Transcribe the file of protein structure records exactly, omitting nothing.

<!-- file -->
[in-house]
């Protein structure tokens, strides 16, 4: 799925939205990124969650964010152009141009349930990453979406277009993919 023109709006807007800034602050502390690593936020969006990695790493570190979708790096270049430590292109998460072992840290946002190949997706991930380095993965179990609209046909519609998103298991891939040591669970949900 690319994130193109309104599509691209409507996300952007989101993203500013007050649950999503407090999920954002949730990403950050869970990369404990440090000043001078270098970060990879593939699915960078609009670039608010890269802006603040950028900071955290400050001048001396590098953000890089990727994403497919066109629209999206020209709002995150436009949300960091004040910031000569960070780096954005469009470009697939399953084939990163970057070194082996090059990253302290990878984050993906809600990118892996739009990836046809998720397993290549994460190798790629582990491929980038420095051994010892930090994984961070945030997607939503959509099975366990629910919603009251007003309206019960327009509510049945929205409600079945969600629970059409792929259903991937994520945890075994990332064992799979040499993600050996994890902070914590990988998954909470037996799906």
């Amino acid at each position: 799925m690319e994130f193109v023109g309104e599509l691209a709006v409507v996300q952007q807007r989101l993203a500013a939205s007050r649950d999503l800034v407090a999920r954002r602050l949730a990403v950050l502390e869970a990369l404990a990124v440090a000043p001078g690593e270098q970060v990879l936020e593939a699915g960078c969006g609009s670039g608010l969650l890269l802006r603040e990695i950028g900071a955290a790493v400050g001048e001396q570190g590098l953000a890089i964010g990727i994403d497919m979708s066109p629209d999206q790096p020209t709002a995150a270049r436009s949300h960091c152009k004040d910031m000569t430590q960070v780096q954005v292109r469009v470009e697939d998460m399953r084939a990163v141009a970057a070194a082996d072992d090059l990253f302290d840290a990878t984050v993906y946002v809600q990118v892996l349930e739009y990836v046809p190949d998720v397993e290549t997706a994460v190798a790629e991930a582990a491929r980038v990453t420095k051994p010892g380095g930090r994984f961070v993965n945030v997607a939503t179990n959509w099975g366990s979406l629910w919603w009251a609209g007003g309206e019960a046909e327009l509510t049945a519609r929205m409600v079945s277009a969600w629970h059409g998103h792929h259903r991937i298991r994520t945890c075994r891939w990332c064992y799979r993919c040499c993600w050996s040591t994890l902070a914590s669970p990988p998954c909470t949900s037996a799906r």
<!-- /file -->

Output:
[in-house]
């Protein structure tokens, strides 16, 4: 799925939205990124969650964010152009141009349930990453979406277009993919 023109709006807007800034602050502390690593936020969006990695790493570190979708790096270049430590292109998460072992840290946002190949997706991930380095993965179990609209046909519609998103298991891939040591669970949900 690319994130193109309104599509691209409507996300952007989101993203500013007050649950999503407090999920954002949730990403950050869970990369404990440090000043001078270098970060990879593939699915960078609009670039608010890269802006603040950028900071955290400050001048001396590098953000890089990727994403497919066109629209999206020209709002995150436009949300960091004040910031000569960070780096954005469009470009697939399953084939990163970057070194082996090059990253302290990878984050993906809600990118892996739009990836046809998720397993290549994460190798790629582990491929980038420095051994010892930090994984961070945030997607939503959509099975366990629910919603009251007003309206019960327009509510049945929205409600079945969600629970059409792929259903991937994520945890075994990332064992799979040499993600050996994890902070914590990988998954909470037996799906």
């Amino acid at each position: 799925m690319e994130f193109v023109g309104e599509l691209a709006v409507v996300q952007q807007r989101l993203a500013a939205s007050r649950d999503l800034v407090a999920r954002r602050l949730a990403v950050l502390e869970a990369l404990a990124v440090a000043p001078g690593e270098q970060v990879l936020e593939a699915g960078c969006g609009s670039g608010l969650l890269l802006r603040e990695i950028g900071a955290a790493v400050g001048e001396q570190g590098l953000a890089i964010g990727i994403d497919m979708s066109p629209d999206q790096p020209t709002a995150a270049r436009s949300h960091c152009k004040d910031m000569t430590q960070v780096q954005v292109r469009v470009e697939d998460m399953r084939a990163v141009a970057a070194a082996d072992d090059l990253f302290d840290a990878t984050v993906y946002v809600q990118v892996l349930e739009y990836v046809p190949d998720v397993e290549t997706a994460v190798a790629e991930a582990a491929r980038v990453t420095k051994p010892g380095g930090r994984f961070v993965n945030v997607a939503t179990n959509w099975g366990s979406l629910w919603w009251a609209g007003g309206e019960a046909e327009l509510t049945a519609r929205m409600v079945s277009a969600w629970h059409g998103h792929h259903r991937i298991r994520t945890c075994r891939w990332c064992y799979r993919c040499c993600w050996s040591t994890l902070a914590s669970p990988p998954c909470t949900s037996a799906r």